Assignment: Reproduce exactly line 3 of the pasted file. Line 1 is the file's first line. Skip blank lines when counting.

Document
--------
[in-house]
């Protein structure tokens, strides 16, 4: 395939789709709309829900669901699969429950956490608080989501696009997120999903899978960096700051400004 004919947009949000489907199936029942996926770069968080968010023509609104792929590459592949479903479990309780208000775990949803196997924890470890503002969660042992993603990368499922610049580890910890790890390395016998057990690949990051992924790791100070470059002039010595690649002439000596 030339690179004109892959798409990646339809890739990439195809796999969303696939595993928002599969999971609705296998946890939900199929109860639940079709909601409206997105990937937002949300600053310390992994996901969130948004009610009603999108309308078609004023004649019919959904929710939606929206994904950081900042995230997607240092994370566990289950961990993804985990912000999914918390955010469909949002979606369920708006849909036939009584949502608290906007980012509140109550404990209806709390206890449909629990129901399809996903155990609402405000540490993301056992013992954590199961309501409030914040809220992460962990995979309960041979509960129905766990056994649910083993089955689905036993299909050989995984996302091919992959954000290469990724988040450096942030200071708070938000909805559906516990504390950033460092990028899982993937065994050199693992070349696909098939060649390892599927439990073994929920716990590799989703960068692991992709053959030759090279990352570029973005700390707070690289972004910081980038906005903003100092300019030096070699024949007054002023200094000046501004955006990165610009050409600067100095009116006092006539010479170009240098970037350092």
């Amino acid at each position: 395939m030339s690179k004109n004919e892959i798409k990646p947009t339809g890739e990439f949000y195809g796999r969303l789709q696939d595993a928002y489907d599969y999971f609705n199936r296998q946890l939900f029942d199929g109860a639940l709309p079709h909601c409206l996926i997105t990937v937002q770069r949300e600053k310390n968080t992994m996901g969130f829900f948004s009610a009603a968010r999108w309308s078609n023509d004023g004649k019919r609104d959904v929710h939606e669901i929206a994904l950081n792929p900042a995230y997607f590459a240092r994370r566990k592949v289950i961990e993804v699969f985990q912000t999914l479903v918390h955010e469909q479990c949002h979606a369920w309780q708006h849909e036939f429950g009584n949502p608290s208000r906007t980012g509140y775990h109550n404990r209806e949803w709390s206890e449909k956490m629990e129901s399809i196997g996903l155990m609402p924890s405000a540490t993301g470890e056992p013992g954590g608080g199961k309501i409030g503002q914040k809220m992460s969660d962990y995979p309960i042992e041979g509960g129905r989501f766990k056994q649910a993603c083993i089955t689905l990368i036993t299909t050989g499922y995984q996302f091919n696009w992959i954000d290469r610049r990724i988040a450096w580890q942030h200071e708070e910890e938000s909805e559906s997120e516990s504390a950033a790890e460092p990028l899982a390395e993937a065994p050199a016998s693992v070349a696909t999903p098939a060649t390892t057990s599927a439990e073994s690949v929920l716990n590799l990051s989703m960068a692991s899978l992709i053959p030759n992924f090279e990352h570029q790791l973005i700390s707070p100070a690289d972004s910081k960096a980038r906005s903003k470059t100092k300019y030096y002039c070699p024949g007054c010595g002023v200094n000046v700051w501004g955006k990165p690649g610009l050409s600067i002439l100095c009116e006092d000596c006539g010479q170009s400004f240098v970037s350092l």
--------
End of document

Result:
């Amino acid at each position: 395939m030339s690179k004109n004919e892959i798409k990646p947009t339809g890739e990439f949000y195809g796999r969303l789709q696939d595993a928002y489907d599969y999971f609705n199936r296998q946890l939900f029942d199929g109860a639940l709309p079709h909601c409206l996926i997105t990937v937002q770069r949300e600053k310390n968080t992994m996901g969130f829900f948004s009610a009603a968010r999108w309308s078609n023509d004023g004649k019919r609104d959904v929710h939606e669901i929206a994904l950081n792929p900042a995230y997607f590459a240092r994370r566990k592949v289950i961990e993804v699969f985990q912000t999914l479903v918390h955010e469909q479990c949002h979606a369920w309780q708006h849909e036939f429950g009584n949502p608290s208000r906007t980012g509140y775990h109550n404990r209806e949803w709390s206890e449909k956490m629990e129901s399809i196997g996903l155990m609402p924890s405000a540490t993301g470890e056992p013992g954590g608080g199961k309501i409030g503002q914040k809220m992460s969660d962990y995979p309960i042992e041979g509960g129905r989501f766990k056994q649910a993603c083993i089955t689905l990368i036993t299909t050989g499922y995984q996302f091919n696009w992959i954000d290469r610049r990724i988040a450096w580890q942030h200071e708070e910890e938000s909805e559906s997120e516990s504390a950033a790890e460092p990028l899982a390395e993937a065994p050199a016998s693992v070349a696909t999903p098939a060649t390892t057990s599927a439990e073994s690949v929920l716990n590799l990051s989703m960068a692991s899978l992709i053959p030759n992924f090279e990352h570029q790791l973005i700390s707070p100070a690289d972004s910081k960096a980038r906005s903003k470059t100092k300019y030096y002039c070699p024949g007054c010595g002023v200094n000046v700051w501004g955006k990165p690649g610009l050409s600067i002439l100095c009116e006092d000596c006539g010479q170009s400004f240098v970037s350092l």